“There are not many times in one’s life a person can drop everything for the opportunity to travel to other countries, explore a variety of cultures and immerse oneself in the unknown,” senior Megan Kent said.
A university study abroad program is one of the few opportunities to make such a change. Kent spent the spring semester of her junior year overseas with Mary Washington’s largest study abroad, the Universidad de Deusto program in Bilbao, Spain.
“Last spring we had a record number of students go abroad,” said Leslie Leahy, assistant director of international academic services
This was a surprising increase considering the recent recession, according to Leahy
Currently, the university has 40 students studying overseas, Leahy said, and saw 83 more go abroad this past spring.
Though UMW consistently sees more students study abroad during the academic year than in the summer, Leahy said she has seen more students choosing to “double dip” by doing both short-term faculty-led programs and semester-long programs.
In 2009, Mary Washington sent 276 students abroad to study, up 62 percent in the past five years, showing that more students are willing and able to take on the challenge of learning in a foreign country.
“I think it takes a certain personality to study abroad… you have to be a bit daring, spontaneous and open-minded,” Kent said. “You have to be open to new experiences, cultures and places. If you are, it will change your life and help you to learn a lot about yourself.”
Faculty-led programs and clubs that travel overseas are also ways the students can explore new cultural experiences without participating in semester-long programs.
From Honduras and Italy to South Africa and England, 12 faculty-led programs as distinct as their destinations have given students a chance to earn credit by learning in more than the average classroom.
Leahy has seen the most growth in programs not necessarily facilitated by the study abroad office, like the men’s rugby team’s spring break trip to Ireland.
“There are a lot of places we don’t coordinate,” she said. “That’s where I see expansion.”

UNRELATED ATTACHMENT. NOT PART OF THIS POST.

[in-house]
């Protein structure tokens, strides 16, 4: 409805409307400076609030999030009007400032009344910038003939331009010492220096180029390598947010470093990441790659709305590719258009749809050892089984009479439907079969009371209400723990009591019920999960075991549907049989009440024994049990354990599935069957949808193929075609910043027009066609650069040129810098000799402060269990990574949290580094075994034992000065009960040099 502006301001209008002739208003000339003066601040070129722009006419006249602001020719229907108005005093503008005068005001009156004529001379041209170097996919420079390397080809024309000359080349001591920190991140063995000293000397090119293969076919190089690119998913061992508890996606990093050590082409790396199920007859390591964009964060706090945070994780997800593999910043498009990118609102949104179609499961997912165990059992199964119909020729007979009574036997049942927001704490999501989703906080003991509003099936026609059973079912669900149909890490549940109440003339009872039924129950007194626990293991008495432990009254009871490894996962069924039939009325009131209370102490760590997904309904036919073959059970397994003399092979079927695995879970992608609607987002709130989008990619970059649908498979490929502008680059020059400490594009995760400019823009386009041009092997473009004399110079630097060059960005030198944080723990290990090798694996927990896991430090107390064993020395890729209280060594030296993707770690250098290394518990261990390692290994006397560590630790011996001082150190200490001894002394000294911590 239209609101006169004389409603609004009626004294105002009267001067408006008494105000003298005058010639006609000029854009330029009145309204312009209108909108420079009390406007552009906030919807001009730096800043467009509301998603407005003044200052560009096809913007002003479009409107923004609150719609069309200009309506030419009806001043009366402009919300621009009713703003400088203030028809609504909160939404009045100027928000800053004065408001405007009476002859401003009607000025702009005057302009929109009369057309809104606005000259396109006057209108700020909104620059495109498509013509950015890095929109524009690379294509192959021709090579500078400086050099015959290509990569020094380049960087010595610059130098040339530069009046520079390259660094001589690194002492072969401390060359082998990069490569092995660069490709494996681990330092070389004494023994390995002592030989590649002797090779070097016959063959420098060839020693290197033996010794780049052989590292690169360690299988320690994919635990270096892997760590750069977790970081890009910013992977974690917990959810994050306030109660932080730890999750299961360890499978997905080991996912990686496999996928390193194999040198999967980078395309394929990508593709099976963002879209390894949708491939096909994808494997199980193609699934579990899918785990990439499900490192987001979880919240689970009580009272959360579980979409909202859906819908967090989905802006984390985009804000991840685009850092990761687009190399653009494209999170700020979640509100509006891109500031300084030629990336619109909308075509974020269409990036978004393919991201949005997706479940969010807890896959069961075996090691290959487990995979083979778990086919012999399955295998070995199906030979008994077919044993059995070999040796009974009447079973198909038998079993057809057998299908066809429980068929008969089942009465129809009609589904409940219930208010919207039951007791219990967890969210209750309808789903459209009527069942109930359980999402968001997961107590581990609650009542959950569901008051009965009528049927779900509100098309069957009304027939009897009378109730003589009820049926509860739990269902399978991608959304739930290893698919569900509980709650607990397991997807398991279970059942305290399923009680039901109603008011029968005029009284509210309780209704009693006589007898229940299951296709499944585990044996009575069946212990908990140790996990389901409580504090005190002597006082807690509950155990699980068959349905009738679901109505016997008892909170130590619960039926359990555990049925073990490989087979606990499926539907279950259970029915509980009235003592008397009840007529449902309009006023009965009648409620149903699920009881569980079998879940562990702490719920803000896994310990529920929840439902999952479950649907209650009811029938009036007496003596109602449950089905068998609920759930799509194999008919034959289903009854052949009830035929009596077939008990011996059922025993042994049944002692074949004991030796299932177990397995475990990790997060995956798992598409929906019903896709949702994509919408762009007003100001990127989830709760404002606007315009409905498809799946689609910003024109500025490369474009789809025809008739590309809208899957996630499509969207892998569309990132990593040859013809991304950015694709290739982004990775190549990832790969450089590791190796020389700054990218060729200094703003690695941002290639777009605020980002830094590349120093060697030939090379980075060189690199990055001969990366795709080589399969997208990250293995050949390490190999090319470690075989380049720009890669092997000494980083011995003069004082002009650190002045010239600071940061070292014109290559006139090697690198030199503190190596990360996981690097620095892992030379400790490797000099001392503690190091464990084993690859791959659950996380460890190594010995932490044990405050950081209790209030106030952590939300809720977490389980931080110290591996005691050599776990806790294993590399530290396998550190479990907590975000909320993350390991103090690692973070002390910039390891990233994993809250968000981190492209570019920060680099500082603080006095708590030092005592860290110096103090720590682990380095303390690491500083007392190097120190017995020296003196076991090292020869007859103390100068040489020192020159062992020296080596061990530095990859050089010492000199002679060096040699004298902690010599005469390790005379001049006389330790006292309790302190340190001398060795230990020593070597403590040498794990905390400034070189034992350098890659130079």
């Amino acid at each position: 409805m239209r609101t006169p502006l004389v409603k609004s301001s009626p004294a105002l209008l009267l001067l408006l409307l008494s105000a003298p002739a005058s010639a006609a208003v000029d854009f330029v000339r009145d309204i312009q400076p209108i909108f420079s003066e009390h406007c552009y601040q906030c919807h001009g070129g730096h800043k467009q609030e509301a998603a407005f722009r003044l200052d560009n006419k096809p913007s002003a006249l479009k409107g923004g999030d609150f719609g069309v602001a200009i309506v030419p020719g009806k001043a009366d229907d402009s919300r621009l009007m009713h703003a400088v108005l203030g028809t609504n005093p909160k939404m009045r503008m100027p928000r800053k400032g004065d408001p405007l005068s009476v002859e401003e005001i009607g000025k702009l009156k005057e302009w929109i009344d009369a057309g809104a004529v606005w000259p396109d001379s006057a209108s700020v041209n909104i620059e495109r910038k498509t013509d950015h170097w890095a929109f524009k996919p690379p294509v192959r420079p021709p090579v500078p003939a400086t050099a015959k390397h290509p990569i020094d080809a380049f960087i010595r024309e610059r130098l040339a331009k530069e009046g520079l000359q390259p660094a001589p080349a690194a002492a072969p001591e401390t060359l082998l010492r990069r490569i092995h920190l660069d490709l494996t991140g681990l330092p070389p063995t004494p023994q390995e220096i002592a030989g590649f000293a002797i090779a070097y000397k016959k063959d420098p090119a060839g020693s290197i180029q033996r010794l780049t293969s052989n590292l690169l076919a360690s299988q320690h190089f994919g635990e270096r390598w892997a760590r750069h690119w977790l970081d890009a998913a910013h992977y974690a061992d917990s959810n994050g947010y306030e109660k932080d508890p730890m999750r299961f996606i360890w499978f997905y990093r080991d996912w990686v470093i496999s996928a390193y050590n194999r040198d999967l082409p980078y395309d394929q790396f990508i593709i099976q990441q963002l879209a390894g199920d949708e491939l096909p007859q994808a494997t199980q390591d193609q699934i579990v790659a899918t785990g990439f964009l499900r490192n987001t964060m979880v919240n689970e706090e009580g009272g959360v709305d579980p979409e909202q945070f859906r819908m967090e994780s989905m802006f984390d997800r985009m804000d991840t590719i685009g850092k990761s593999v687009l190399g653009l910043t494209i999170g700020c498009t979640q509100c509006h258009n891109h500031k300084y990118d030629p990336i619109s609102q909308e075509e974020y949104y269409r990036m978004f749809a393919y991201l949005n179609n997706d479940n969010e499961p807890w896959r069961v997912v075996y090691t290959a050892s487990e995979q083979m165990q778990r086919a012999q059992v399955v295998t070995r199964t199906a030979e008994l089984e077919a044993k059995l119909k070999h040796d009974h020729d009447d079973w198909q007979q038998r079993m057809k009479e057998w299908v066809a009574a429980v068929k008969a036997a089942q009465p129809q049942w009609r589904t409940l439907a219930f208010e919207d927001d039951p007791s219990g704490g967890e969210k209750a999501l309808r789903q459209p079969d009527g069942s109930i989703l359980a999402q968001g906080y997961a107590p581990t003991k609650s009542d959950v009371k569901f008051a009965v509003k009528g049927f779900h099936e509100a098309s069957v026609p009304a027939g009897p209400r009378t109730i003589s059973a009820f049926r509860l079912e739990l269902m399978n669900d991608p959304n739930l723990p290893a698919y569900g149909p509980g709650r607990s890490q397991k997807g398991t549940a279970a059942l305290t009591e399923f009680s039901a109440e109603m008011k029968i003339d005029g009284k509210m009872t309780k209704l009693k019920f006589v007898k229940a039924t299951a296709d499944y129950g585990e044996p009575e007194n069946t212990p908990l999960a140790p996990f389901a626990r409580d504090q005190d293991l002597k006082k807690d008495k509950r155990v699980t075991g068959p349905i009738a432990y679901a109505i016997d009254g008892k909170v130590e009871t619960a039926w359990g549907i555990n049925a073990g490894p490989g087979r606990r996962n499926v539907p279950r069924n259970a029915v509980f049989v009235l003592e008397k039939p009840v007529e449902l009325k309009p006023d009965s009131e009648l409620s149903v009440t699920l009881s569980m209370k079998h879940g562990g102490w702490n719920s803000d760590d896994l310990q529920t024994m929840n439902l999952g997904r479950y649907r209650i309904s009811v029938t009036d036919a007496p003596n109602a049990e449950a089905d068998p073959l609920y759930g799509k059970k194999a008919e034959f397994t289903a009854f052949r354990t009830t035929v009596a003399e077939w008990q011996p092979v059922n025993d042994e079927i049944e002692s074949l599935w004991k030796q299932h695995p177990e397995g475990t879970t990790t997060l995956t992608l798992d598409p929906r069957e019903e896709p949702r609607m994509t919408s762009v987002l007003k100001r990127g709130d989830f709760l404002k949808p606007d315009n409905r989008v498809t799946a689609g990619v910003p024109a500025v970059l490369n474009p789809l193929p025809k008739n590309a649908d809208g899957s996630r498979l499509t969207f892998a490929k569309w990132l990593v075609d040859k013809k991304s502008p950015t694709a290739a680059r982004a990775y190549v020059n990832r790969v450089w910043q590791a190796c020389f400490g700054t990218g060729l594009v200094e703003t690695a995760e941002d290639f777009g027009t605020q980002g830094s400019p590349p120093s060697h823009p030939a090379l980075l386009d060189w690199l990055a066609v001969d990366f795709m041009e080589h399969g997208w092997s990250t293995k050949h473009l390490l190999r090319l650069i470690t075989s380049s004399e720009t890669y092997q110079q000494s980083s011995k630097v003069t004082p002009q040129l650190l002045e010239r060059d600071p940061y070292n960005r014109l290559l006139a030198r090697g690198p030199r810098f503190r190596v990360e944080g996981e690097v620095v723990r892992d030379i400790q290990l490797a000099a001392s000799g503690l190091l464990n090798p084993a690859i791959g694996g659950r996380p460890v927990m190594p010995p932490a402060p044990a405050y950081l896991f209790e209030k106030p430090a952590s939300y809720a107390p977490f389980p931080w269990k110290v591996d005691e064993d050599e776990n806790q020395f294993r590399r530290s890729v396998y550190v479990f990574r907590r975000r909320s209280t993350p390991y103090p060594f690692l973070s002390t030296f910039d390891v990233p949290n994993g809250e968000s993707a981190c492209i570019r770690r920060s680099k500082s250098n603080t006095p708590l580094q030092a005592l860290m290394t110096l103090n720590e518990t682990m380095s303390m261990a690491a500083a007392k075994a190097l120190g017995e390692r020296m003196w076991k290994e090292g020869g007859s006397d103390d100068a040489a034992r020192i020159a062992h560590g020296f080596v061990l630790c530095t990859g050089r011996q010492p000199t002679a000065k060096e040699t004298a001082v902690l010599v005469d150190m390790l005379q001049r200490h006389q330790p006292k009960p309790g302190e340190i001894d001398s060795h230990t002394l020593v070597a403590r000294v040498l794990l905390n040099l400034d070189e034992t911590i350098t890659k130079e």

Other regional universities have seen their students show substantial interest in study abroad as well. At Radford University, the vast majority of the students study abroad over the summer on faculty-led programs, according to Teresa King, assistant director of the International Education Center at Radford.
Longwood University encourages its students to experience overseas learning as well. It requires all language students to study abroad and offers education students the opportunity to teach in foreign countries.
In the past year, Longwood University sent 19 of its students to study abroad for two months or longer and 87 to short-term programs, according to Robert Frank, director of international affairs at Longwood.
For Kent, her semester-long experience with UMW’s Bilbao program enhanced her classroom language and culture learning.
“What I found most valuable about studying abroad was the opportunity to travel and meet people from all over the world,” Kent said. “Becoming more familiar with the culture and language I am studying for my major was priceless.”
The College of William and Mary has a sizable program, with approximately 600 students studying abroad each year, according to Emily Hogge, the study abroad and international students and scholars programs and services assistant at William and Mary.
Half of those students partake in the 14 summer programs the college offers, Hogge said, while the rest can choose among William and Mary’s 20 semester programs or a number of third-party options.
George Washington University offers an exceptionally wide array of options for students who wish to study overseas, with a total of more than 250 programs to choose from.
Forty-seven percent of GWU’s juniors take advantage of these opportunities, according to Lucienne Jugant, associate director of the Office for Study Abroad at GWU.
Leahy encourages students to come into Mary Washington’s Office of International Academic Services to take advantage of the available resources, noting that not all the information is readily accessible online.
Grade point average is a considerable factor in acceptance to a study abroad program and, according to Leahy, a high GPA gets students into most of their programs of choice.
Students whose GPAs do not quite meet the requested level, however, do have the opportunity to use their letters of recommendation and positive trends in their grades to explain and perhaps override their average, Leahy said.
Finances are also a consideration for many students. Leahy recommends starting on the process more than a semester in advance to allow more time to acquire financial aid or scholarships.
“If money is tight, there are scholarships to be had and the money is there,” she said. “There is money in very unique areas. Some students really surprise me.”
Rotary scholarships offered by community-based organizations, for instance, are sources that students often overlook but can be of great assistance in funding a study abroad experience.
Photo: Students explore learning possibilities at the study abroad fair during Family Weekend. Anne Elder/Bullet